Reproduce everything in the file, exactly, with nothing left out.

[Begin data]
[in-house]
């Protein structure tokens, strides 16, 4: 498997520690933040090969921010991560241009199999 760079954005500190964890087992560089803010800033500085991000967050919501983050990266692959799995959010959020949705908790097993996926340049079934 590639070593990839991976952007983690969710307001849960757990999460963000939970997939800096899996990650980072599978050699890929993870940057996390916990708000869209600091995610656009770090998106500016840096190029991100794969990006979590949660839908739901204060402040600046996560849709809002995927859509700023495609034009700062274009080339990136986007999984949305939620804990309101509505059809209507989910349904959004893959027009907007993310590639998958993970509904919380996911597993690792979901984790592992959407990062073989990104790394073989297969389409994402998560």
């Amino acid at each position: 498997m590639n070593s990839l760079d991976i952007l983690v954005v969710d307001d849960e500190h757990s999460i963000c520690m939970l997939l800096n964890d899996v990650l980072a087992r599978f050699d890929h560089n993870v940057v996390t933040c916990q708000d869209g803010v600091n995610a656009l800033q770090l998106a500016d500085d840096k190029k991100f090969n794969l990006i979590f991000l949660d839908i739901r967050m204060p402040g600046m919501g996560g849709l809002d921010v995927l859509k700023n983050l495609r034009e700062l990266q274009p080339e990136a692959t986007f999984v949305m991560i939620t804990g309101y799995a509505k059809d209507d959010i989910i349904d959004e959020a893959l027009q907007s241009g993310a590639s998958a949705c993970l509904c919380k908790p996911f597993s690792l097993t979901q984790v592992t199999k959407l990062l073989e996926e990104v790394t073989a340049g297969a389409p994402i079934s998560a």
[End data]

[in-house]
């Protein structure tokens, strides 16, 4: 498997520690933040090969921010991560241009199999 760079954005500190964890087992560089803010800033500085991000967050919501983050990266692959799995959010959020949705908790097993996926340049079934 590639070593990839991976952007983690969710307001849960757990999460963000939970997939800096899996990650980072599978050699890929993870940057996390916990708000869209600091995610656009770090998106500016840096190029991100794969990006979590949660839908739901204060402040600046996560849709809002995927859509700023495609034009700062274009080339990136986007999984949305939620804990309101509505059809209507989910349904959004893959027009907007993310590639998958993970509904919380996911597993690792979901984790592992959407990062073989990104790394073989297969389409994402998560």
């Amino acid at each position: 498997m590639n070593s990839l760079d991976i952007l983690v954005v969710d307001d849960e500190h757990s999460i963000c520690m939970l997939l800096n964890d899996v990650l980072a087992r599978f050699d890929h560089n993870v940057v996390t933040c916990q708000d869209g803010v600091n995610a656009l800033q770090l998106a500016d500085d840096k190029k991100f090969n794969l990006i979590f991000l949660d839908i739901r967050m204060p402040g600046m919501g996560g849709l809002d921010v995927l859509k700023n983050l495609r034009e700062l990266q274009p080339e990136a692959t986007f999984v949305m991560i939620t804990g309101y799995a509505k059809d209507d959010i989910i349904d959004e959020a893959l027009q907007s241009g993310a590639s998958a949705c993970l509904c919380k908790p996911f597993s690792l097993t979901q984790v592992t199999k959407l990062l073989e996926e990104v790394t073989a340049g297969a389409p994402i079934s998560a």